Why Peter Robinson's successor(s) will have big job to fill his shoes
The First Minister will be remembered for helping to bring the DUP to the very centre of Northern Irish politics - and whomever replaces him will struggle to match his significant achievements, writes Jon Tonge
The departure of Peter Robinson is a significant loss to the DUP. Once seen as a 'crazy' engaged in stunts such as the invasion of Clontibret, Robinson matured, mellowed and developed formidable skills.
He provided the brains behind the Paisley bombast. Surrounding himself with an impressive, even forensic, team, including special adviser Richard Bullick, Robinson nailed down the details of the St Andrews Agreement, which paved the way for the DUP to share - or divide - power with Sinn Fein.
He has chosen his time of departure; for many political leaders, departure chooses them
From 2003, when the DUP overtook the UUP in Assembly seats, Robinson and his team located within the DUP policy unit paved the way for a renegotiated successor to the Good Friday Agreement (GFA) - even if, the major exception of Sinn Fein support for policing aside, the son of GFA looked remarkably like the parent. It took Robinson's skills to help finalise a deal that could be sold to a wary party membership, nearly half of whom still do not believe there is a lasting peace in Northern Ireland.
Following that momentous deal Robinson then quickly ousted Paisley (although the latter could have stayed if he had truly wanted) and helped achieve the devolution of policing and justice - a significant legacy.
He kept the Stormont show on the road, survived extraordinary personal and political crises and ended his career on a mini-high, winning significant finance via the Fresh Start deal.
Relations with Martin McGuinness were pragmatic and business-like, befitting two leaders with strong control over their organisations. In a top-down party, few crossed Robinson.
Perhaps his biggest legacy is what he delivered for his party. While anti-Good Friday Agreement sentiment prompted widespread defections of UUP supporters and members, Robinson has ensured that few have returned - yet - and also quelled a possible TUV challenge. The DUP's 38 Assembly seats - surely a high-water mark - is testimony to that. The DUP hoovered up the talent within the UUP and Robinson helped them feel comfortable in their new organisation.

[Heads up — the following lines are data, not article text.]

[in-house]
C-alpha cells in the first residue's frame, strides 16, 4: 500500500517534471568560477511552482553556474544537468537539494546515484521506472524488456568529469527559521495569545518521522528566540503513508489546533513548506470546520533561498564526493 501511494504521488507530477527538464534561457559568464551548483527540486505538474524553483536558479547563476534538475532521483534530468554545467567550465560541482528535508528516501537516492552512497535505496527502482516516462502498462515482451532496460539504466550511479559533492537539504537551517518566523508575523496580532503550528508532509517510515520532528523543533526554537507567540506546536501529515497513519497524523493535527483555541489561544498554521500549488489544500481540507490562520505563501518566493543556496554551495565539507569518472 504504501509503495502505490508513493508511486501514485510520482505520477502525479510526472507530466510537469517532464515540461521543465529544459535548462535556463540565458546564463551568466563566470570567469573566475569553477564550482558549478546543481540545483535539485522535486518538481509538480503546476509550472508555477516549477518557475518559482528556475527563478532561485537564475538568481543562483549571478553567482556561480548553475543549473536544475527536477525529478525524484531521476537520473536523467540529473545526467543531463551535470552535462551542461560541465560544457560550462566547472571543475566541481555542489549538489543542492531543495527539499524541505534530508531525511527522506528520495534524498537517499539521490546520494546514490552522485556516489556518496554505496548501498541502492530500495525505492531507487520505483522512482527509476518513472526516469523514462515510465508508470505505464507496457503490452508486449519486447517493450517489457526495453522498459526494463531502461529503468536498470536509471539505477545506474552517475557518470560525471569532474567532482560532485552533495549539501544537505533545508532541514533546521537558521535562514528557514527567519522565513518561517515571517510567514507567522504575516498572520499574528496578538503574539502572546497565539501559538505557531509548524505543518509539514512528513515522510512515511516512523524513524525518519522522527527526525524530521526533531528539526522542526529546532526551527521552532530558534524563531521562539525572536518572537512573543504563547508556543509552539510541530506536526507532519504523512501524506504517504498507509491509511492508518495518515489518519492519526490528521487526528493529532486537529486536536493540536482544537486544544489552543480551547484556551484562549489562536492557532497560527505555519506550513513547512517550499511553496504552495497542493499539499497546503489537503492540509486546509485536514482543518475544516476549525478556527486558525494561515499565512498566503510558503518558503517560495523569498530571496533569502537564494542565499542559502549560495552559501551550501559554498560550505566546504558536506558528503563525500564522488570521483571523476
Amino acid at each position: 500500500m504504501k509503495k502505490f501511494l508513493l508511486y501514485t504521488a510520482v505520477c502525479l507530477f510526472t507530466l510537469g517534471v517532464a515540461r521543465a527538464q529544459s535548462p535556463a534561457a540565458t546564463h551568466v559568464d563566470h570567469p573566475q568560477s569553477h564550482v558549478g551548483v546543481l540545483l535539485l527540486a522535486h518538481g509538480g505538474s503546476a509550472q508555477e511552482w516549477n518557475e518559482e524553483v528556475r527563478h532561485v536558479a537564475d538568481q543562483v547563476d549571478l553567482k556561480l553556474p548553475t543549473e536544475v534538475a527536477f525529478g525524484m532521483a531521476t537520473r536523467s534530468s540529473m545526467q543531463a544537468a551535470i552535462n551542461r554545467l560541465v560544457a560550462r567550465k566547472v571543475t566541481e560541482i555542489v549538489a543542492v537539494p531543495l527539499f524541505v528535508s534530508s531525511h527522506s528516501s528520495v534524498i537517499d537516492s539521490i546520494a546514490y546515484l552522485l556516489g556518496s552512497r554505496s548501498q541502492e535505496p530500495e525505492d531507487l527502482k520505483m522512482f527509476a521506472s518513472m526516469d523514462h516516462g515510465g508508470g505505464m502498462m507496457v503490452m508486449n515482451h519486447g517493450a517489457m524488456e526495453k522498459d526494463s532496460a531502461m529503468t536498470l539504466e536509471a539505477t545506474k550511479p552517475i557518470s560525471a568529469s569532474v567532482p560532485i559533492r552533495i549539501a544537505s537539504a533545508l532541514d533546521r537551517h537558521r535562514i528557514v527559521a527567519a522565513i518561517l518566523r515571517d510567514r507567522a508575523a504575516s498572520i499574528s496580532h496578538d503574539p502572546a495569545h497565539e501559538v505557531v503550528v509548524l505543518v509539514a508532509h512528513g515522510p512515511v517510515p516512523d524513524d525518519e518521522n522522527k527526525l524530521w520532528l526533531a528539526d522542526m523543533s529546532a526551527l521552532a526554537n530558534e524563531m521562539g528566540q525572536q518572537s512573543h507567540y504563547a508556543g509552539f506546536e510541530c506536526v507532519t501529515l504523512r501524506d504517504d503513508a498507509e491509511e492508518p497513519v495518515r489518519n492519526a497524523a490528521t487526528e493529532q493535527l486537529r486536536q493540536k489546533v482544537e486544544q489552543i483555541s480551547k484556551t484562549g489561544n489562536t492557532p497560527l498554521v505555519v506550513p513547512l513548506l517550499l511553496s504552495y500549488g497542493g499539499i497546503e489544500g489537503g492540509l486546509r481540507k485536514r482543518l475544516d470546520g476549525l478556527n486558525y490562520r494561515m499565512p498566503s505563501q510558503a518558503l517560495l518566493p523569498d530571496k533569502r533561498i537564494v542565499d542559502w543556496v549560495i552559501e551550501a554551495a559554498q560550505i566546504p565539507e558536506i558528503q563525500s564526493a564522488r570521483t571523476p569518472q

He also helped broaden his party, although much work remains to be done. The Free Presbyterian dominance of old is much diminished but still remains (just) the largest category of member. Catholic membership is below 1%. Two-thirds of the membership believe homosexuality is wrong. Most oppose abortion. Robinson had no desire for the DUP to become a liberal, secular party, and nor is it. Most members are regular church attendees and only 3% are non-religious. Asked how much faith and church should influence his party, Robinson said 10/10 for faith but that he did not wish a "particular church" to dominate. In widening the Protestant denominational composition, Robinson steered the DUP, but only slightly, towards a more normal Christian democratic party of the type found in other European countries.
In terms of the successor, Arlene Foster is the obvious choice as First Minister. There is much talk of a split ticket, with Nigel Dodds as party leader. This has its attractions in uniting the ex-UUP arrivistes of the 2000s and old guard wings of the DUP. Dodds would reassure the base, but he is on record in the interview for our book as saying: "You have to be in the Assembly to be party leader."
The DUP would not want to call a risky by-election in North Belfast to get Dodds in in May 2016.
The leader is chosen by a small selectorate of MPs and MLAs, plus the solitary MEP, with endorsement by the party executive. Foster makes sense on a number of grounds. She would broaden the party's appeal. The DUP attracts more male than female voters and she may attract more women to a party in which they are woefully under-represented, comprising only 28% of the membership. She brings a strong dislike of Sinn Fein, but intelligence and pragmatism means she will do business, like Robinson. At 45 she also offers relative youth, even if her elevation hardly represents the 'creche start' offered by the SDLP in appointing 32-year-old Colum Eastwood.
The new leader faces significant challenges. The post-2016 Stormont Executive may see much more significant opposition than is currently the case, where it appears at times that Jim Allister is the only scrutineer.
The DUP's acquisition of votes from the UUP may be impermanent as the latter continues its revival under Mike Nesbitt. The unseemly rotation for DUP ministers in recent weeks did the party little credit.
Two-thirds of DUP voters at the 2015 general election said they "strongly like" or "like" the UUP, so some could conceivably defect. Much will depend upon the DUP achieving the governing competence and internal cohesion usually associated with Robinson. The days of perma-loyalty to a particular unionist party are probably over. The conditional loyalty so long associated with unionism and loyalism also applies to voter selection of their favoured party.
Jon Tonge is author of The Democratic Unionist Party